The development of cancer in humans is a multistep process. The complex series of cellular and molecular changes participating in cancer development are mediated by a diversity of endogenous and exogenous (eg. environmental agents, food constituents, etc.) stimuli that lead to DNA damage.  One type of endogenous damage is that arising from intermediates of oxygen reduction – reactive oxygen species (ROS), which attack not only the bases but also the deoxyribosyl backbone of DNA.  The human body, however, is equipped with various antioxidants (vitamin E, vitamin C, glutathione) that counteract the deleterious actions of reactive oxygen species and protect from cellular and molecular damage.  Higher blood levels of certain antioxidants, such as lycopene, have been found to be associated with reduced risk of certain malignancies.  Considerable laboratory evidence from chemical, cell culture, and animal studies indicates that antioxidants may slow or possibly prevent the development of cancer. However, information from recent clinical trials is less clear.  There have been few systematic studies examining the associations between oxidant/antioxidant imbalances and endogenous levels of DNA damage in the blood of cancer patients. In the past two years we have been evaluating the relationship between antioxidant concentrations and biomarkers of oxidative damage in the blood of patients with breast, lung or colon cancer.

Also, we are assessing whether the proteomic profile of Antigen-Presenting cells (APC) is distinctive among the different cancers.  The body’s first line of defense against cancer and infections is the immune system, which innately or adaptively protects against pathogens and cancer. A subset of immune cells, dendritic cells (DC) and monocytes (Mo), are Antigen-Presenting cells (APCs). These specialized immune cells are in all tissues of the body, especially at mucosal barriers. Their task is to digest proteins called antigens from cancer cells or pathogens and present them to T cells.  When APCs present cancer cell proteins to T cells, the T cells are primed to attack the cancer. By sequestering antigens, APCs act as bio-concentrators rendering them ideal cell populations to detect cancer specific protein and gene expression profiles. This altered gene expression is unique to the cancer to which the DCs are exposed. Thus, these unique changes in gene expression can be used to discriminate different cancers.  In collaboration with the University of Harvard, the protein/peptide profiles in the APCs isolated from the cancer patients are being identified.  This work should provide the foundation for the development of a means of accurate, rapid, and early detection of cancers.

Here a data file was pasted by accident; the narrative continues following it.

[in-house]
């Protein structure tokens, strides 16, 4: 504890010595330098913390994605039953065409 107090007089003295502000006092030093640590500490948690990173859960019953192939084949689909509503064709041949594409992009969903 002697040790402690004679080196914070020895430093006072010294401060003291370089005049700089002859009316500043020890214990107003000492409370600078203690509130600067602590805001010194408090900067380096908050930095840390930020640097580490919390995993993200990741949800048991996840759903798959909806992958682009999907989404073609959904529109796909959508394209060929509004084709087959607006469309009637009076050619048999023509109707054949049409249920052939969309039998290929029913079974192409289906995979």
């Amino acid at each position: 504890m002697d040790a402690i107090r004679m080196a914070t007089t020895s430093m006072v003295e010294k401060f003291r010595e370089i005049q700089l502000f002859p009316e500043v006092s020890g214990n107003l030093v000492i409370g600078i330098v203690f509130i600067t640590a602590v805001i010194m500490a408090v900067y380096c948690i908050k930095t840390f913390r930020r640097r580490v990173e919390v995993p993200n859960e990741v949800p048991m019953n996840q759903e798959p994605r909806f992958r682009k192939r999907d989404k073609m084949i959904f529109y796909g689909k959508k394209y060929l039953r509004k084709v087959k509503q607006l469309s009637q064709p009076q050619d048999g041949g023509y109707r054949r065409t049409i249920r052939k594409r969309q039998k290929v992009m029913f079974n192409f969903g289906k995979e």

Selected Publications

Suntres, Z.E.: Role of Antioxidants in Paraquat Toxicity. Toxicology. 180: 65-77, 2002.

Alipour, M., Omri, A., Smith, MG, Suntres. Z.  Liposomal N-Acetylcysteine protects against LPS-induced liver injuries in rats.  J. of Endotoxin Res. 13:297-304, 2007.

Alipour, M., Omri, A., Halwani, M., Suntres. Z   Liposomal Polymyxin B: Preparation, Characterization and Evaluation of its Activity towards Gram-negative Bacterial Strains. Intern. J. Pharmaceut.  355:293-298, 2008.

Mitsopoulos, P., Alipour M, Omri A, Smith MG, Suntres ZE. Effectiveness of liposomal-N-acetylcysteine against LPS-induced lung injuries in rodents.  Int. J Pharm. 363:106-111, 2008.

Halwani M, Yebio B, Suntres ZE, Alipour M, Azghani AO, Omri A. Co-encapsulation of gallium with gentamicin in liposomes enhances antimicrobial activity of gentamicin against Pseudomonas aeruginosa.  Antimicrob Chemother. 62:1291-7, 2008.

Halwani, M., Hebert, S., Suntres, Z.E., Lafrenie, R.M., Azghani, A.O., Omri, A.  Bismuth-thiol Incorporation Enhances Biological Activities of Liposomal Tobramycin against Bacterial Biofilm and Quorum Sensing Molecules Production by Pseudomonas aeruginosa.  International Journal of Pharmaceutics, 373:141-146, 2009

Alipour, M., Suntres, Z.E., Omri, A.  Importance of DNase and alginate lyase for enhancing free and liposome encapsulated aminoglycoside activity against Pseudomonas aeruginosa.  J Antimicrob Chemother. 64:317-325, 2009.


Mitsopoulos, P. and Suntres, ZE.  Cytotoxicity and gene array analysis of alveolar epithelial A549 cells exposed to paraquat.  Chem Biol Interact. 188:427-436, 2010.